News of last week’s kick off of prototype white space device field tests by the Federal Communication Commission’s Office of Engineering and Technology received support ranging from lukewarm to enthusiastic by the organizations representing opposing camps in the debate over allowing unlicensed devices to operate in the band reserved for television transmission.
The Wireless Innovation Alliance applauded the commencement of testing. In a statement released July 10, alliance spokesman Jake Ward said the FCC’s announced testing “affirms what we have known all along, white space technology works, and as a result, the FCC continues to move the process forward.”
Not surprisingly, the National Association of Broadcasters and Association for Maximum Service Television see things a little differently. "NAB has no quarrel with field tests, but based upon multiple failures of unlicensed devices in laboratory testing thus far, we remain highly skeptical that this technology will ever work as advertised," said NAB executive VP Dennis Wharton.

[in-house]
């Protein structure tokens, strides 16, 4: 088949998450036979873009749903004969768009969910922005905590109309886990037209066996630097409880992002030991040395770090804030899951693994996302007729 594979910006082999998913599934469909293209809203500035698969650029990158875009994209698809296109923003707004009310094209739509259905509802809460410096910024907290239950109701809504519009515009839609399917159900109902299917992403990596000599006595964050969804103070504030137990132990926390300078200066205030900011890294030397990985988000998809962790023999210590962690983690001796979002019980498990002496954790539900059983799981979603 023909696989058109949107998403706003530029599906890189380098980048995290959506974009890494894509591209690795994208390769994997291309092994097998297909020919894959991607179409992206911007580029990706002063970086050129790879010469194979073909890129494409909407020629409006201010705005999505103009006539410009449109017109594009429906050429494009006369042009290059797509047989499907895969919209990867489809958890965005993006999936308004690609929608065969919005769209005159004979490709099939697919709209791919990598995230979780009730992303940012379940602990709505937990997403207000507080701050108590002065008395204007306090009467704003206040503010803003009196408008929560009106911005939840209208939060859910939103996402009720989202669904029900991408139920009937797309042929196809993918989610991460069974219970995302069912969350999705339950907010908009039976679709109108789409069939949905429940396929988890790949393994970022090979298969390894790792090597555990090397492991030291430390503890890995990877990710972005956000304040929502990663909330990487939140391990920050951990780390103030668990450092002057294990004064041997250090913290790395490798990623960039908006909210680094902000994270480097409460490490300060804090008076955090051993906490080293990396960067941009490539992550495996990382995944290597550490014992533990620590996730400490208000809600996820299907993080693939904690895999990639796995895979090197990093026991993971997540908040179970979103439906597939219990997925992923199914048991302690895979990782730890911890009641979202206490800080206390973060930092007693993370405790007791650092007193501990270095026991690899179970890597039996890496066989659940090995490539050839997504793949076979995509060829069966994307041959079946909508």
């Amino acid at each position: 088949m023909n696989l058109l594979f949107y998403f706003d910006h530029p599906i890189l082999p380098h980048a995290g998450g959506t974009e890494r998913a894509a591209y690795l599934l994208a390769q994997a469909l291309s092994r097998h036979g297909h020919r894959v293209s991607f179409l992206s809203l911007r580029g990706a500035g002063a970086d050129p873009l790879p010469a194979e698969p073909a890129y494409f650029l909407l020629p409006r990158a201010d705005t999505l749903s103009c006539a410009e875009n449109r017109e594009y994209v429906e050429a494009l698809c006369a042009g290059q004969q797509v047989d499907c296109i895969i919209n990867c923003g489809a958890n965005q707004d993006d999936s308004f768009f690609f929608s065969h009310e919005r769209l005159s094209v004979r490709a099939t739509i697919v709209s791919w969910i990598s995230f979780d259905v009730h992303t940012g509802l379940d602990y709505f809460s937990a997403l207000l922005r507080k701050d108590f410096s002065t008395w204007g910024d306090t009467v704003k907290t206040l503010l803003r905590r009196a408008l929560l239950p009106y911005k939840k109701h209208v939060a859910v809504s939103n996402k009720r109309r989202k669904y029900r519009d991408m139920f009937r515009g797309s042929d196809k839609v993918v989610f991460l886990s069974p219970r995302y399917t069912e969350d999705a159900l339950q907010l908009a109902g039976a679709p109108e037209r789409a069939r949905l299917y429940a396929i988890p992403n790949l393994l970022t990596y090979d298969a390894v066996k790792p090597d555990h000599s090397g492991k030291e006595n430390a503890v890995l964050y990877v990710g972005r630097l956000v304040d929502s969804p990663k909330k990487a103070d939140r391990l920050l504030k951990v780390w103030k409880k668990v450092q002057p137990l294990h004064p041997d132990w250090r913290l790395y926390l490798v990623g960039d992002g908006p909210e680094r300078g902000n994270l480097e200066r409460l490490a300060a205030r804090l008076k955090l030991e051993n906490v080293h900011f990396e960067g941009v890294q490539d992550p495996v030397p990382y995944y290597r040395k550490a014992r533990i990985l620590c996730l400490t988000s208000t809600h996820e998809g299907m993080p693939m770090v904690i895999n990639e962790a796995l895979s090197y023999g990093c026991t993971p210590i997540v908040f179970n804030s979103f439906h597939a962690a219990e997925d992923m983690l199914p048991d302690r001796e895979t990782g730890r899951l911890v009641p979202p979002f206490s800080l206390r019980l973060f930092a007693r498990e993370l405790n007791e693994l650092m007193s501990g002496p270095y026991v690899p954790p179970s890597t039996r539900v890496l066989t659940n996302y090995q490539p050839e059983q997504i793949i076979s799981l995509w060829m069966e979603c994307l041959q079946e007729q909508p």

MSTV welcomed the tests as “a first step in the right direction,” in the words of association president David Donovan. The need to put the prototypes through extensive field testing is necessary “given their failure in the lab,” he said. “The risk of interference to consumers’ reception of free, over-the-air digital television is enormous.”
The OET field tests are intended to produce results to help guide the commission as it considers whether or not to authorize use of unlicensed consumer devices in the spectrum used for DTV transmission as well as by wireless mics. The issue has pitted the broadcast industry, seeking to protect DTV transmission from the potential of harmful interference, against many high-tech heavyweights looking to roll out a host of devices and services in the band.